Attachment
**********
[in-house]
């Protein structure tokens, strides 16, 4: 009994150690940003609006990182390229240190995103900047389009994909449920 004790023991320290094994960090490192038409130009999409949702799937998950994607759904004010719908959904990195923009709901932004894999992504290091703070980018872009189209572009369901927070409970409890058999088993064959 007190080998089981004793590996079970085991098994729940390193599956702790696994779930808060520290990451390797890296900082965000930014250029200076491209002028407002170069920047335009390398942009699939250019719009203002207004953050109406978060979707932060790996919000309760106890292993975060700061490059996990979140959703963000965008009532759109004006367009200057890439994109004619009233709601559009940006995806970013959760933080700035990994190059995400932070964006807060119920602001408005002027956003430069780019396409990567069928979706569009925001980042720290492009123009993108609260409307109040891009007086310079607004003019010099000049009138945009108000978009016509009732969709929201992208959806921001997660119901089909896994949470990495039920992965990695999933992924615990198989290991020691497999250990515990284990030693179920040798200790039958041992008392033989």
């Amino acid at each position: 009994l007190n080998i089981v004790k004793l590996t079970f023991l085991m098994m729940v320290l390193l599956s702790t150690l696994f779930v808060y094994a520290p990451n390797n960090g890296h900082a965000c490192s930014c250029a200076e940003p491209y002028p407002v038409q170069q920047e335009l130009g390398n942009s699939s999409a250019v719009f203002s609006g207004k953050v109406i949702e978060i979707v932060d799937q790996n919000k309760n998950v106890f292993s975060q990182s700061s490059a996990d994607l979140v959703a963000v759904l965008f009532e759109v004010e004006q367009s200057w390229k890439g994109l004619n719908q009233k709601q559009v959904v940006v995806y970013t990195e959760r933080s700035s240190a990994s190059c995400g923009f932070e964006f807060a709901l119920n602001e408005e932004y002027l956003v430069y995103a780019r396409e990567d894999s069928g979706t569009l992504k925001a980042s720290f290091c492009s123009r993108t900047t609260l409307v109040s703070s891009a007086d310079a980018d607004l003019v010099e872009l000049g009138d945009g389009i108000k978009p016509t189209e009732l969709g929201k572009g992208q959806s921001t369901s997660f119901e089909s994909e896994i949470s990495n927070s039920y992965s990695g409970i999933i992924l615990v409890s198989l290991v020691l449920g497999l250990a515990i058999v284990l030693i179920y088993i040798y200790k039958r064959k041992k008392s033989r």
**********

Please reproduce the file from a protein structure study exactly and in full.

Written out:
[in-house]
């Protein structure tokens, strides 16, 4: 009994150690940003609006990182390229240190995103900047389009994909449920 004790023991320290094994960090490192038409130009999409949702799937998950994607759904004010719908959904990195923009709901932004894999992504290091703070980018872009189209572009369901927070409970409890058999088993064959 007190080998089981004793590996079970085991098994729940390193599956702790696994779930808060520290990451390797890296900082965000930014250029200076491209002028407002170069920047335009390398942009699939250019719009203002207004953050109406978060979707932060790996919000309760106890292993975060700061490059996990979140959703963000965008009532759109004006367009200057890439994109004619009233709601559009940006995806970013959760933080700035990994190059995400932070964006807060119920602001408005002027956003430069780019396409990567069928979706569009925001980042720290492009123009993108609260409307109040891009007086310079607004003019010099000049009138945009108000978009016509009732969709929201992208959806921001997660119901089909896994949470990495039920992965990695999933992924615990198989290991020691497999250990515990284990030693179920040798200790039958041992008392033989």
């Amino acid at each position: 009994l007190n080998i089981v004790k004793l590996t079970f023991l085991m098994m729940v320290l390193l599956s702790t150690l696994f779930v808060y094994a520290p990451n390797n960090g890296h900082a965000c490192s930014c250029a200076e940003p491209y002028p407002v038409q170069q920047e335009l130009g390398n942009s699939s999409a250019v719009f203002s609006g207004k953050v109406i949702e978060i979707v932060d799937q790996n919000k309760n998950v106890f292993s975060q990182s700061s490059a996990d994607l979140v959703a963000v759904l965008f009532e759109v004010e004006q367009s200057w390229k890439g994109l004619n719908q009233k709601q559009v959904v940006v995806y970013t990195e959760r933080s700035s240190a990994s190059c995400g923009f932070e964006f807060a709901l119920n602001e408005e932004y002027l956003v430069y995103a780019r396409e990567d894999s069928g979706t569009l992504k925001a980042s720290f290091c492009s123009r993108t900047t609260l409307v109040s703070s891009a007086d310079a980018d607004l003019v010099e872009l000049g009138d945009g389009i108000k978009p016509t189209e009732l969709g929201k572009g992208q959806s921001t369901s997660f119901e089909s994909e896994i949470s990495n927070s039920y992965s990695g409970i999933i992924l615990v409890s198989l290991v020691l449920g497999l250990a515990i058999v284990l030693i179920y088993i040798y200790k039958r064959k041992k008392s033989r």